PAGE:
Business News Digital secures $2 million in funding

By | Published on Friday 11 July 2014

It’s all about the playlists in 2014, we all know that.

People are navigating the 20 million plus track catalogues offered by most of the streaming services by utilising playlists. Sometimes they create playlists themselves on lazy Saturday afternoons, sort of the digital equivalent of music fans alphabetising their record collection. Often they nab playlists created by their more music literate friends via social media or within their streaming platform of choice.

And, of course, they’re increasingly relying on lists complied by experts, celebrities, media or other notables, compilers who are now competing with radio and MTV as the opinion formers in music, with new plugging teams being recruited at the labels to make sure these people are aware of every single shitty new track being released. What joy.

Most of the streaming platforms, having, as they do, the same catalogues, same price points and pretty much the same service, are increasingly using the playlist phenomenon to compete – either by saying “our proprietary playlists are better than theirs” – or by assuming that users who have set up a stack of personal playlists on their system will be wary of switching to a competitor where they’d have to make their lists all over again.

But what if the future of playlisting is outside the platforms of the streaming services themselves? Plenty of people have suggested that service-agnostic playlisting is the future, with start-ups like Songdrop, Tomahawk and already operating in this space. And it’s the latter that has got everyone talking this week, on the back of news it has just secured $2 million in funding from Charles River Ventures, SV Angel, Y Combinator, FundersClub and others.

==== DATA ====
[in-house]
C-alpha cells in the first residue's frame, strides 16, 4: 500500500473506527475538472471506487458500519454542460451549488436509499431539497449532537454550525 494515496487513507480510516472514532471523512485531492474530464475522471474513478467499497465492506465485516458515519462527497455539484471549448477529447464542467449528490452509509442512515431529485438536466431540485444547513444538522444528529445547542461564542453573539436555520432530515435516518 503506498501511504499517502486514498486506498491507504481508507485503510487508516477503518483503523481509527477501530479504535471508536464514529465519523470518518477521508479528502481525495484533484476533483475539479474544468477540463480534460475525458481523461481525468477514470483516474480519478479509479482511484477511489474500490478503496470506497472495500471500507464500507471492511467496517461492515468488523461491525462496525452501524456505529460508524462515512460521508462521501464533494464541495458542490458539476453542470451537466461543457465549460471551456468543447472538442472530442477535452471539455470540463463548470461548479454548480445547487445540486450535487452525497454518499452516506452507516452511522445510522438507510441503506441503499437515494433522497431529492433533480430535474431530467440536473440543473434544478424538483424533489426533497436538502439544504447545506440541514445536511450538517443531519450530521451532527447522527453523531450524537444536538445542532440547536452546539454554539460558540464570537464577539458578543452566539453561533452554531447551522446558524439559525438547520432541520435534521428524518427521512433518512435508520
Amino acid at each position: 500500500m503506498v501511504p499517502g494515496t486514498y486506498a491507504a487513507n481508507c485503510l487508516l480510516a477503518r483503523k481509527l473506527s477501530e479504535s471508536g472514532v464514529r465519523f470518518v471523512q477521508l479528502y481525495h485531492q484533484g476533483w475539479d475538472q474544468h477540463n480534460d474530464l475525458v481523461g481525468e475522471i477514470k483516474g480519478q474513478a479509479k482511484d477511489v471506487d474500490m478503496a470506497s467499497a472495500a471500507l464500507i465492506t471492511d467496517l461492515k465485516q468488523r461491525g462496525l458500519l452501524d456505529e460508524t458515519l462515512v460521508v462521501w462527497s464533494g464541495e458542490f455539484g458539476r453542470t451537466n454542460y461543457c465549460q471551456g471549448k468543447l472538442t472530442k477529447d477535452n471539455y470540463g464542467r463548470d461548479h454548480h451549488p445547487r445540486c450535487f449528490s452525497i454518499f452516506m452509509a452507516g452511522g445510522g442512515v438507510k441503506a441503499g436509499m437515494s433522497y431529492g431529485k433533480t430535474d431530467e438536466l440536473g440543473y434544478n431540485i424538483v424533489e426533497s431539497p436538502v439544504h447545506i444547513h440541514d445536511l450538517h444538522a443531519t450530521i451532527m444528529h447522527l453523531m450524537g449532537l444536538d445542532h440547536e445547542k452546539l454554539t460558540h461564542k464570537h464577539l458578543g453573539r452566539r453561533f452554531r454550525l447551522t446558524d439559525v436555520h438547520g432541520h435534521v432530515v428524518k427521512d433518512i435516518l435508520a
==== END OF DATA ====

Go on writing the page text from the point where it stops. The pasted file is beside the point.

The firm is in the process of expanding its own platform with verified celebrity pages, where artists and others will be encouraged to share playlists with their fans. The advantage of doing so on, rather than setting up playlists within Spotify or Beats and then sharing those via embeds on an artist’s own site, is that the system will pull the music from Spotify, Beats, Rdio or Deezer, depending on which service a fan is using. It can also pull in music from YouTube and SoundCloud where available.

The new funding will be used to further grow the platform and to push on with a range of mobile apps. The firm’s backers seem confident that there is much mileage in being a standalone playlisting business, even if revenue models are still to be worked out. If they’re right, and playlisting moves outside the streaming platforms, said services will probably have to find something new to compete with. Which is probably when exclusive content deals will kick in.